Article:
Fitness vocab: ELDOA




It’s an acronym for a French term that translates to longitudinal osteoarticular decoaptation stretches. Fortunately, the technique is simpler than it sounds.

Here’s a breakdown: “Longitudinal” means lengthwise, “osteoarticular” means relating to the bones and joints, and “decoaptation” means opening. Put them together, and you’re describing a stretching method that’s all about decompressing the body’s joints, predominantly those of the spine, explains Travis Jones, an ELDOA-certified trainer and personal training manager at Equinox Lincoln Park in Chicago.

Designed by a French osteopath, the ELDOA method has been around for more than 30 years. But stateside, it’s a newcomer in the regeneration scene.

While other stretching strategies prioritize the muscles, ELDOA relieves unhealthy compression between spinal joints by manipulating the fascia, which covers muscles and bones like fabric over a tent frame. “If you pull on the top left corner of the tent, the bottom right corner moves with it,” explains Scott Fournier, a Tier 3+ trainer at Yorkville in Toronto. In turn, ELDOA poses correct your posture, encourage blood flow, ease back pain, improve muscle tone, and increase body awareness.

Plus, they help you generate more power while slamming a medicine ball or playing tennis. “Think of the vertebrae like a stack of donuts,” Fournier adds. “Gravity compresses them and over time, they get jammed together so that if you try to rotate any one donut, the rest move with it.” ELDOA stretches add that necessary space between the vertebrae for better mobility.

Even if you already prioritize recovery, exploring new techniques makes you a more well-rounded athlete, says Stephane Vehrle-Smith, a Tier 3 trainer at Greenwich Avenue in New York City.

To do it:

Perform the three postures in the slideshow below, demonstrated by Vehrle-Smith, before or after a workout (as often as every day) in addition to your warm-up or cool-down. Take deep, diaphragmatic breaths throughout.


Lie flat on your back on the floor, with arms above your head (palms facing the ceiling), glutes against a wall, and legs straight up against it. Reach your heels toward the ceiling, draw your toes toward your shins, and press your back into the floor. Draw your head and arms away from your body, then reach fingers toward the floor so the palms face away from you. Breathe deeply, and hold for 1 minute.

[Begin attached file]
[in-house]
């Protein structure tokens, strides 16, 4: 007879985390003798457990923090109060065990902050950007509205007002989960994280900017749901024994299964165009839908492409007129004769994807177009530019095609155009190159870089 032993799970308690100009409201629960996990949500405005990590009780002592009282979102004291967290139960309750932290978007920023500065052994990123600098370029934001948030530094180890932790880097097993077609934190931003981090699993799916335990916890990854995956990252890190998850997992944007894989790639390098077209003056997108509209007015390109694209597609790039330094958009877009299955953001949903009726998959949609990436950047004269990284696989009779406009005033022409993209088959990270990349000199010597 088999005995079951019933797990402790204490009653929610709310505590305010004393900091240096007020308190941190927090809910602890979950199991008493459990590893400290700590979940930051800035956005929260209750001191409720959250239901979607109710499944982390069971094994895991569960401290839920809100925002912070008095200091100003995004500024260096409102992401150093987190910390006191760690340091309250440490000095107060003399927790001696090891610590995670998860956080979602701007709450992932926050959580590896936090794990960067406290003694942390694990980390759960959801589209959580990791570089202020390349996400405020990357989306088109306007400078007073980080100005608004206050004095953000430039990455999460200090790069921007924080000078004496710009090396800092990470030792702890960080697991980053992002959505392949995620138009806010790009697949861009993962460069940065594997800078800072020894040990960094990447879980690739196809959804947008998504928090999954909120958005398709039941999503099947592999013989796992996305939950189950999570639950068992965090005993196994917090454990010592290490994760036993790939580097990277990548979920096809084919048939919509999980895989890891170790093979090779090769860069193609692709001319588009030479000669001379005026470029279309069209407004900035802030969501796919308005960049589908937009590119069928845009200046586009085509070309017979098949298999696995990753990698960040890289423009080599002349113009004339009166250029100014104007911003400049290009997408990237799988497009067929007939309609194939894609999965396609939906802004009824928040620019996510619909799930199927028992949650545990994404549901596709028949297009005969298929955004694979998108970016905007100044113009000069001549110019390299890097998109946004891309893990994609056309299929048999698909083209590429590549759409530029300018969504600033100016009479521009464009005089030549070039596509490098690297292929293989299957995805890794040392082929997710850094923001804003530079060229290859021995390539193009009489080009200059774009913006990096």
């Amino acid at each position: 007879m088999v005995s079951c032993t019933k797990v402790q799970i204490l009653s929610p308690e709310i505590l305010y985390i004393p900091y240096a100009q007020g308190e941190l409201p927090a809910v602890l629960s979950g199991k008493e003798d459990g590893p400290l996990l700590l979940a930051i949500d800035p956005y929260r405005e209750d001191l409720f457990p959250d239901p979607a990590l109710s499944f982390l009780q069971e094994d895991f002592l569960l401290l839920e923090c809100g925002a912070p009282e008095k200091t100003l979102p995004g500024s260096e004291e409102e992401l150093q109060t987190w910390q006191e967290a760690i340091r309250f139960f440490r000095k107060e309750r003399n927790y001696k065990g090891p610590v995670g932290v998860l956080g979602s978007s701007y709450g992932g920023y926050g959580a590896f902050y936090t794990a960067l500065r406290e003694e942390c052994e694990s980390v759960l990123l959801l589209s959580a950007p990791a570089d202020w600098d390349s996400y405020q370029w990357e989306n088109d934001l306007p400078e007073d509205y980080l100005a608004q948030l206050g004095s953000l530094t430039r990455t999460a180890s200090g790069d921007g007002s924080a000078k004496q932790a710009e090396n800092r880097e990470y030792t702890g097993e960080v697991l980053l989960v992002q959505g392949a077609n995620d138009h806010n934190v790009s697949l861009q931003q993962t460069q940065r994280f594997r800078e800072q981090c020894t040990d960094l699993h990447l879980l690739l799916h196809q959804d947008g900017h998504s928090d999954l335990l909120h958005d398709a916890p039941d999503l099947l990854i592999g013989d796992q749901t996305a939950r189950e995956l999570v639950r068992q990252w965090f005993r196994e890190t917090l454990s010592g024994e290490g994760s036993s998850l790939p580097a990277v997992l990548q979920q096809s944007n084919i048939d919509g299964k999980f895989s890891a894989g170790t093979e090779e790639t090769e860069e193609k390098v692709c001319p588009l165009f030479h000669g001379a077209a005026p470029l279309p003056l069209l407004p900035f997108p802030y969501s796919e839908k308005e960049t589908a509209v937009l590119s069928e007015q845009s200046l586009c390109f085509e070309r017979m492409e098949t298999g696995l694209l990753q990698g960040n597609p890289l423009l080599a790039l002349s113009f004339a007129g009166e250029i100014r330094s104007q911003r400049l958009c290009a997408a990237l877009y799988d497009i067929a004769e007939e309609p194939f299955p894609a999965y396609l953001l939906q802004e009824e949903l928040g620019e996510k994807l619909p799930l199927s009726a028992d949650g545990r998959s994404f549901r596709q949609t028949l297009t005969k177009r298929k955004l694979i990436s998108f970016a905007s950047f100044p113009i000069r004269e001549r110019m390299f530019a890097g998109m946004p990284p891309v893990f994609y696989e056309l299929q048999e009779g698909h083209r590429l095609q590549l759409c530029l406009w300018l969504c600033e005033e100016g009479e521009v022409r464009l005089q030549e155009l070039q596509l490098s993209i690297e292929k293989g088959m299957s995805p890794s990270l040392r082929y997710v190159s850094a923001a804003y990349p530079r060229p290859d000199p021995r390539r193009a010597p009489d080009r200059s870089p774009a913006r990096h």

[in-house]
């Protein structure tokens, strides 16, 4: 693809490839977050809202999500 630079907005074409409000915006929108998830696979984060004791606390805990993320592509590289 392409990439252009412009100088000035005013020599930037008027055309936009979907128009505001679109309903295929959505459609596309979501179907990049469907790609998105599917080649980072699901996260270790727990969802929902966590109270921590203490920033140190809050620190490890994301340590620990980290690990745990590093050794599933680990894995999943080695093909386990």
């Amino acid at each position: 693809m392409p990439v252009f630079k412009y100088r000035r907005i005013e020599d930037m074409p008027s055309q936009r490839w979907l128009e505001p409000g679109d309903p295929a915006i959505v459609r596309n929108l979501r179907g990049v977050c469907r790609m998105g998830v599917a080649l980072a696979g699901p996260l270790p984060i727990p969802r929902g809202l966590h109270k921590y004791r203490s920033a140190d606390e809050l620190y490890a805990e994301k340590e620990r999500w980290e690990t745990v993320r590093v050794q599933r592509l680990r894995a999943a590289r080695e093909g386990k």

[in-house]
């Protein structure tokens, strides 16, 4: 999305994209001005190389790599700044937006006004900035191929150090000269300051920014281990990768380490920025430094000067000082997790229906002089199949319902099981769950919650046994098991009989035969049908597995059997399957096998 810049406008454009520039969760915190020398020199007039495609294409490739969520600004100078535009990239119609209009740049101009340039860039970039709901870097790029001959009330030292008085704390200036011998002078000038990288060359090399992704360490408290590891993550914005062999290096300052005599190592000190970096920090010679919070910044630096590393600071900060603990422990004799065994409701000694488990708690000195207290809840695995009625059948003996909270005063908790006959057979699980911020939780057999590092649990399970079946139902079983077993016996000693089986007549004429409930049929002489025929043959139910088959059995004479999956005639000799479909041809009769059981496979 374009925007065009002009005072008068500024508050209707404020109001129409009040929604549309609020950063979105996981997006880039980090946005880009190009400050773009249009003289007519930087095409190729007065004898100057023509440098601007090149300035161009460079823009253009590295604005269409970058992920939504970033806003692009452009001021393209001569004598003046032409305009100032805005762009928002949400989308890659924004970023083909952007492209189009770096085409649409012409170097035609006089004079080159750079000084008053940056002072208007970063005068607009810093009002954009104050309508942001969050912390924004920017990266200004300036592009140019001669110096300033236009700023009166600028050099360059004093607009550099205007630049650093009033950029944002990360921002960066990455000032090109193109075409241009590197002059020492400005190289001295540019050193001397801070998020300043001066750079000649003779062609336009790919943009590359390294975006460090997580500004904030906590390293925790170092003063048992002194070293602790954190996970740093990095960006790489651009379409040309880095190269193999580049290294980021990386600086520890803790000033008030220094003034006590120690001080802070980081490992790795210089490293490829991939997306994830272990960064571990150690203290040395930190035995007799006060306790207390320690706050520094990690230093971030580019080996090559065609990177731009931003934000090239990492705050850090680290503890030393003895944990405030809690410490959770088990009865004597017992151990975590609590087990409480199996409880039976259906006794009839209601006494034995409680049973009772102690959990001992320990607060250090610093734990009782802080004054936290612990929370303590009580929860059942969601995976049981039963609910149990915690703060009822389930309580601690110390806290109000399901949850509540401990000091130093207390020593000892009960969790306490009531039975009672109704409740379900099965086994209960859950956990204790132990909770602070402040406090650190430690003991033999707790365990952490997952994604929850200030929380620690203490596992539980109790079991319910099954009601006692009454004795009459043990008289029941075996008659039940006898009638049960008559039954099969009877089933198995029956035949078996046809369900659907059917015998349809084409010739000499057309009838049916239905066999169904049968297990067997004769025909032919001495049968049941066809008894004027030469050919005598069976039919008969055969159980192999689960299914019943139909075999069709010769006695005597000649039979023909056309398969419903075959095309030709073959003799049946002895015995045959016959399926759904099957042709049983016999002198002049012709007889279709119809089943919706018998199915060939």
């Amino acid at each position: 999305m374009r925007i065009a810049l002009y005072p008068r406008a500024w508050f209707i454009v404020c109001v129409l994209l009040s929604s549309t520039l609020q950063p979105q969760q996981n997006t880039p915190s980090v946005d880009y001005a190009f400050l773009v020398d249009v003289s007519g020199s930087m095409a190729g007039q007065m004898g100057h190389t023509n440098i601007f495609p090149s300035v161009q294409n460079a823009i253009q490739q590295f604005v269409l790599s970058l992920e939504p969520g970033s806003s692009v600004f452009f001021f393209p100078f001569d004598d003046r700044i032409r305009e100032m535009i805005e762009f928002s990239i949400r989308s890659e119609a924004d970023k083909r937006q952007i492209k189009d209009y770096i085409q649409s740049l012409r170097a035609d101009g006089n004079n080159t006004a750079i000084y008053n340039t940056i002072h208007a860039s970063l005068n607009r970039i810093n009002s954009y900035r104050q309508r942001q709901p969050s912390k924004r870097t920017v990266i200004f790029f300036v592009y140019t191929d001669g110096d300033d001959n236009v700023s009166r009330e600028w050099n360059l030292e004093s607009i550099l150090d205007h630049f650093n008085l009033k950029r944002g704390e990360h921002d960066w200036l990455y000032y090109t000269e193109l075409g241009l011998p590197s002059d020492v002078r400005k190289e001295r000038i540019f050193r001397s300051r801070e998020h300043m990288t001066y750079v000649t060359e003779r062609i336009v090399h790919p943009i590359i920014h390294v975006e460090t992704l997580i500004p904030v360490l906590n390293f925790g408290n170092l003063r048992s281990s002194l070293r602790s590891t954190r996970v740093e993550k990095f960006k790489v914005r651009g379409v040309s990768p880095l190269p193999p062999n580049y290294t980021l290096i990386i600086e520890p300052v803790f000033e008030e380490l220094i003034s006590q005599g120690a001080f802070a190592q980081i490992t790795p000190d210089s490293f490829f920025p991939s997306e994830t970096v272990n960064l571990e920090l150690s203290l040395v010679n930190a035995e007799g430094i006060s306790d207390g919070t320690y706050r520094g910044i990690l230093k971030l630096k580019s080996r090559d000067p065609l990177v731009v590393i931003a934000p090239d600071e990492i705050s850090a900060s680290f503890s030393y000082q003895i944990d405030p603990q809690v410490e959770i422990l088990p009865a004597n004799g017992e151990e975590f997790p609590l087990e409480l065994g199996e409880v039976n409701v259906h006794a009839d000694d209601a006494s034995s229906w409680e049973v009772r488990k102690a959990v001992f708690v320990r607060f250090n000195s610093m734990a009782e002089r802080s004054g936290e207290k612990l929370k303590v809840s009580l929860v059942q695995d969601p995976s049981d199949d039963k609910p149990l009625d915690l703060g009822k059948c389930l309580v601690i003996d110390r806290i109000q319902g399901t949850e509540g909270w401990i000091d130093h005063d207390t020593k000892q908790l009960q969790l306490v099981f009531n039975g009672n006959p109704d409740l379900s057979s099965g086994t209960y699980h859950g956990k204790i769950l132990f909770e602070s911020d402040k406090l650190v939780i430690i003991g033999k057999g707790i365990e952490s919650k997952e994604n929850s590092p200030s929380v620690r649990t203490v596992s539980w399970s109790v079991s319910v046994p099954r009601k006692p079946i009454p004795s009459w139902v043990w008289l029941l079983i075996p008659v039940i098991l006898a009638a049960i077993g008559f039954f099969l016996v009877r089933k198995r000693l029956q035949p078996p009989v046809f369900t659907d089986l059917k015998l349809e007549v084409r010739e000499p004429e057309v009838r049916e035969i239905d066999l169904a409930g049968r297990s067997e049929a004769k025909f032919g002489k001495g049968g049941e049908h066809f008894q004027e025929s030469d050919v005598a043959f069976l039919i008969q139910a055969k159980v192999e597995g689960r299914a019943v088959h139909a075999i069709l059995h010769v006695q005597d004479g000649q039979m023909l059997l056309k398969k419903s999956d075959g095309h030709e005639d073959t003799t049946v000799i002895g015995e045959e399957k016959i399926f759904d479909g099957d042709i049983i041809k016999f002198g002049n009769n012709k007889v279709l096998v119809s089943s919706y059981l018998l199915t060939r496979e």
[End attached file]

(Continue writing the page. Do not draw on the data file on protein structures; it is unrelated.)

This pose is designed to create space between the L5/S1 segments where the lumbar spine connects to the sacrum in the pelvis.


Sit on the floor with your legs straight and spread apart as far as possible, with toes pointed up. With a tall, stacked spine, press your head back so your chin moves toward your neck, then stretch your head up toward the ceiling. With your arms extended overhead in a V, push your hands up with wrists extended as far as possible and fingers folded toward the back of your forearms. Breathe deeply, and hold for 1 minute.

One of the most common points of spinal pain, the L2/3 segment of the lumbar spine helps to create the natural dip in the low back. But poor posture can dump weight into it, causing compression and pain. This move helps relieve those side effects.


Sit cross-legged, pressing the knees and tailbone toward the floor. Pull your head as far away from your tailbone as possible to create a long, straight spine. Shift your head back so your chin moves closer to your neck. Join the palms of your hands and place them on top of your head, with fingertips pointing up, wrists resting on head, elbows pressed back. Breathe deeply. Hold for 1 minute, then repeat with the opposite leg on top.

This stretch hits the thoracic spine, specifically the T6/7 segment. Mobility in this joint is critical to spinal rotation, like during tennis, and overall athletic performance.